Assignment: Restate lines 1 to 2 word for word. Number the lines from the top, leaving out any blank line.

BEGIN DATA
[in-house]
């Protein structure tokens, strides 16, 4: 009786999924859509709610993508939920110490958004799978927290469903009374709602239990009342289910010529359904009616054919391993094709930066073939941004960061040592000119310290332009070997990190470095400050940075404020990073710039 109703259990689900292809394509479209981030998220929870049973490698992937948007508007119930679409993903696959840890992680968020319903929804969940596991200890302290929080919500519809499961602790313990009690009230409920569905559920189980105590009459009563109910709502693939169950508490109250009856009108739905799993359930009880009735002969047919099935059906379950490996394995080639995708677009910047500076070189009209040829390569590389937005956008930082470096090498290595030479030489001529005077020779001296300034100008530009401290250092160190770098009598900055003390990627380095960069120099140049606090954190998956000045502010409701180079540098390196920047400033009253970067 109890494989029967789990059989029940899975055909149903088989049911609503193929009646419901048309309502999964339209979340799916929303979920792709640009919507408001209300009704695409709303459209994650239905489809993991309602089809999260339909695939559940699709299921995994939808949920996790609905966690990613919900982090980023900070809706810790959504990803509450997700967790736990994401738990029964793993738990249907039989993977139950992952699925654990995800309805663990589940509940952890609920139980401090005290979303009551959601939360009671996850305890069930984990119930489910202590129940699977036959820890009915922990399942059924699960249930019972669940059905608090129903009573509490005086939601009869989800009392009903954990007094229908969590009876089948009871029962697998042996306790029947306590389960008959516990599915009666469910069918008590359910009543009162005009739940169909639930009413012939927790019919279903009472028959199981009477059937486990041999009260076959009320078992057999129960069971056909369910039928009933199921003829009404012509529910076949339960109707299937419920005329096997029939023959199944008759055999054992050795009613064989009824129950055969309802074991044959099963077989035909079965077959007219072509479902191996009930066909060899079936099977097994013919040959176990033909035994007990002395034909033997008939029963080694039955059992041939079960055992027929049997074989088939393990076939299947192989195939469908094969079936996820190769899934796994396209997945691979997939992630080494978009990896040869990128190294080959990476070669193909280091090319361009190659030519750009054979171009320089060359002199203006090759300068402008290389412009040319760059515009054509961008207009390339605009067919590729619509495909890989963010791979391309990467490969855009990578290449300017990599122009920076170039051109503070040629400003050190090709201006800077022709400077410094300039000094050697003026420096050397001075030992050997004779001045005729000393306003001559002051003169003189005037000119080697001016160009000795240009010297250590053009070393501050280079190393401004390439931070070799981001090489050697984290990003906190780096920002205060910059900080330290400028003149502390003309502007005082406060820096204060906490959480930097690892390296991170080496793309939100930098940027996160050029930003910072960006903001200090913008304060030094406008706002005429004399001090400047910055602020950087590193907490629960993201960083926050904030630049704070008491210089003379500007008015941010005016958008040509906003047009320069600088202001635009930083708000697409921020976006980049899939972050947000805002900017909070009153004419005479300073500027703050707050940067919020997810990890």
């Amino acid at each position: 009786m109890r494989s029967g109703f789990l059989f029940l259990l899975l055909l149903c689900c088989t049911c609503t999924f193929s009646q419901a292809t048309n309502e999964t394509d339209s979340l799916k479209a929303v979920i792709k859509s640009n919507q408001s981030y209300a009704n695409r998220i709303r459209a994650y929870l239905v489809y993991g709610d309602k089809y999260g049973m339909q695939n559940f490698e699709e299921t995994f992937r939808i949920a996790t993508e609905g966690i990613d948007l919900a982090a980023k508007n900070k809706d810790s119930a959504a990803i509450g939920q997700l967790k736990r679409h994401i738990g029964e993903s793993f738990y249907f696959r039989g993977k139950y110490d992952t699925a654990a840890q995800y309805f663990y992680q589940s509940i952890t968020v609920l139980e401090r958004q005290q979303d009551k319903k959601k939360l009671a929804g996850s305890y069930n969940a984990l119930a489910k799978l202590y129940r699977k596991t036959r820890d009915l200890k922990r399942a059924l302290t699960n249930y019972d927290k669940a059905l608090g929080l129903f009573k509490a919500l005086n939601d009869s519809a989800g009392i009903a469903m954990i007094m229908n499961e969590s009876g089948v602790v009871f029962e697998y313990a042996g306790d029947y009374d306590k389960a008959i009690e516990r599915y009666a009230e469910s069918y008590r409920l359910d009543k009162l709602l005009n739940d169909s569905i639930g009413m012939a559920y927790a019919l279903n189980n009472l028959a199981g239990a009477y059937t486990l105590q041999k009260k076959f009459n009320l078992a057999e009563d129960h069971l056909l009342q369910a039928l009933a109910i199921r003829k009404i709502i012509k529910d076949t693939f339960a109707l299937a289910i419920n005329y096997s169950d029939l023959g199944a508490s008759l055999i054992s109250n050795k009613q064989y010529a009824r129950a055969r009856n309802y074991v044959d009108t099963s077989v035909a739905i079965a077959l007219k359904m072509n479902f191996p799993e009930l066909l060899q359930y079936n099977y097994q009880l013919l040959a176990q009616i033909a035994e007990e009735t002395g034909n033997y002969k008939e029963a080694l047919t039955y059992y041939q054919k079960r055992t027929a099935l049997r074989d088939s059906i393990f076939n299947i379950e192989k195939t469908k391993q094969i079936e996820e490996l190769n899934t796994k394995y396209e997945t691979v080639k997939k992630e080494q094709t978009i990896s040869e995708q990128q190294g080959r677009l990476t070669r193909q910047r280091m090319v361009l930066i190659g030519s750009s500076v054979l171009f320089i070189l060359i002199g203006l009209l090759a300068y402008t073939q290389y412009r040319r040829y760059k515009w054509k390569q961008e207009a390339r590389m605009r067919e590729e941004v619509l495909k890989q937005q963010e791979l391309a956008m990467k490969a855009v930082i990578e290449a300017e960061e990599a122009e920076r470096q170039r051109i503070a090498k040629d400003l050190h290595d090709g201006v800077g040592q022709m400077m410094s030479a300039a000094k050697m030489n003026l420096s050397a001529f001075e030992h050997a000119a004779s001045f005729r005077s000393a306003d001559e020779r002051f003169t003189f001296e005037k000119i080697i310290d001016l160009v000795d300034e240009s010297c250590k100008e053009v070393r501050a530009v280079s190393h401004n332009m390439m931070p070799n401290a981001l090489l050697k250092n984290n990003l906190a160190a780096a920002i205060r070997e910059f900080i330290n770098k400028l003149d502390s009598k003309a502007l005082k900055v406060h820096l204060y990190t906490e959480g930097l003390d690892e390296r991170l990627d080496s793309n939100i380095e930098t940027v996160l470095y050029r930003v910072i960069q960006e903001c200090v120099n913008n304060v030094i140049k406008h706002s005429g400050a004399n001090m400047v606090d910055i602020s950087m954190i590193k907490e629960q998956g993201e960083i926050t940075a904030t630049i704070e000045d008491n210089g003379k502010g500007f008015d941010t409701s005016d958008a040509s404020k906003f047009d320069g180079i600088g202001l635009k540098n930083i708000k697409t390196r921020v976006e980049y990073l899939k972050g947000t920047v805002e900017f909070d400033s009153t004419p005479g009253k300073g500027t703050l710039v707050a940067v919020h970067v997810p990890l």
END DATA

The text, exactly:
[in-house]
């Protein structure tokens, strides 16, 4: 009786999924859509709610993508939920110490958004799978927290469903009374709602239990009342289910010529359904009616054919391993094709930066073939941004960061040592000119310290332009070997990190470095400050940075404020990073710039 109703259990689900292809394509479209981030998220929870049973490698992937948007508007119930679409993903696959840890992680968020319903929804969940596991200890302290929080919500519809499961602790313990009690009230409920569905559920189980105590009459009563109910709502693939169950508490109250009856009108739905799993359930009880009735002969047919099935059906379950490996394995080639995708677009910047500076070189009209040829390569590389937005956008930082470096090498290595030479030489001529005077020779001296300034100008530009401290250092160190770098009598900055003390990627380095960069120099140049606090954190998956000045502010409701180079540098390196920047400033009253970067 109890494989029967789990059989029940899975055909149903088989049911609503193929009646419901048309309502999964339209979340799916929303979920792709640009919507408001209300009704695409709303459209994650239905489809993991309602089809999260339909695939559940699709299921995994939808949920996790609905966690990613919900982090980023900070809706810790959504990803509450997700967790736990994401738990029964793993738990249907039989993977139950992952699925654990995800309805663990589940509940952890609920139980401090005290979303009551959601939360009671996850305890069930984990119930489910202590129940699977036959820890009915922990399942059924699960249930019972669940059905608090129903009573509490005086939601009869989800009392009903954990007094229908969590009876089948009871029962697998042996306790029947306590389960008959516990599915009666469910069918008590359910009543009162005009739940169909639930009413012939927790019919279903009472028959199981009477059937486990041999009260076959009320078992057999129960069971056909369910039928009933199921003829009404012509529910076949339960109707299937419920005329096997029939023959199944008759055999054992050795009613064989009824129950055969309802074991044959099963077989035909079965077959007219072509479902191996009930066909060899079936099977097994013919040959176990033909035994007990002395034909033997008939029963080694039955059992041939079960055992027929049997074989088939393990076939299947192989195939469908094969079936996820190769899934796994396209997945691979997939992630080494978009990896040869990128190294080959990476070669193909280091090319361009190659030519750009054979171009320089060359002199203006090759300068402008290389412009040319760059515009054509961008207009390339605009067919590729619509495909890989963010791979391309990467490969855009990578290449300017990599122009920076170039051109503070040629400003050190090709201006800077022709400077410094300039000094050697003026420096050397001075030992050997004779001045005729000393306003001559002051003169003189005037000119080697001016160009000795240009010297250590053009070393501050280079190393401004390439931070070799981001090489050697984290990003906190780096920002205060910059900080330290400028003149502390003309502007005082406060820096204060906490959480930097690892390296991170080496793309939100930098940027996160050029930003910072960006903001200090913008304060030094406008706002005429004399001090400047910055602020950087590193907490629960993201960083926050904030630049704070008491210089003379500007008015941010005016958008040509906003047009320069600088202001635009930083708000697409921020976006980049899939972050947000805002900017909070009153004419005479300073500027703050707050940067919020997810990890």